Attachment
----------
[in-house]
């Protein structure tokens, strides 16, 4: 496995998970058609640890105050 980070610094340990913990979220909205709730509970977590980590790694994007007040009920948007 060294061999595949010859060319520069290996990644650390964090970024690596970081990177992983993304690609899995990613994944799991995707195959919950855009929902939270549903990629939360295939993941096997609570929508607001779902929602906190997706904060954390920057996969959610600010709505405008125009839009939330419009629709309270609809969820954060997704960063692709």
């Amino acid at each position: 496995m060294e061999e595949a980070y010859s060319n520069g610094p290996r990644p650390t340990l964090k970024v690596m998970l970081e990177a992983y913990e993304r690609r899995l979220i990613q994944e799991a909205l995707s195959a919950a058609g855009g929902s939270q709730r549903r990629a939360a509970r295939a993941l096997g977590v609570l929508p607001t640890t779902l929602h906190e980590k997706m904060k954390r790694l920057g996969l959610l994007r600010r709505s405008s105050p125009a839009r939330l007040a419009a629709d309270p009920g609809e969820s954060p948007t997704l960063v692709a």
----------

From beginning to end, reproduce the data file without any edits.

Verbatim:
[in-house]
């Protein structure tokens, strides 16, 4: 496995998970058609640890105050 980070610094340990913990979220909205709730509970977590980590790694994007007040009920948007 060294061999595949010859060319520069290996990644650390964090970024690596970081990177992983993304690609899995990613994944799991995707195959919950855009929902939270549903990629939360295939993941096997609570929508607001779902929602906190997706904060954390920057996969959610600010709505405008125009839009939330419009629709309270609809969820954060997704960063692709």
């Amino acid at each position: 496995m060294e061999e595949a980070y010859s060319n520069g610094p290996r990644p650390t340990l964090k970024v690596m998970l970081e990177a992983y913990e993304r690609r899995l979220i990613q994944e799991a909205l995707s195959a919950a058609g855009g929902s939270q709730r549903r990629a939360a509970r295939a993941l096997g977590v609570l929508p607001t640890t779902l929602h906190e980590k997706m904060k954390r790694l920057g996969l959610l994007r600010r709505s405008s105050p125009a839009r939330l007040a419009a629709d309270p009920g609809e969820s954060p948007t997704l960063v692709a």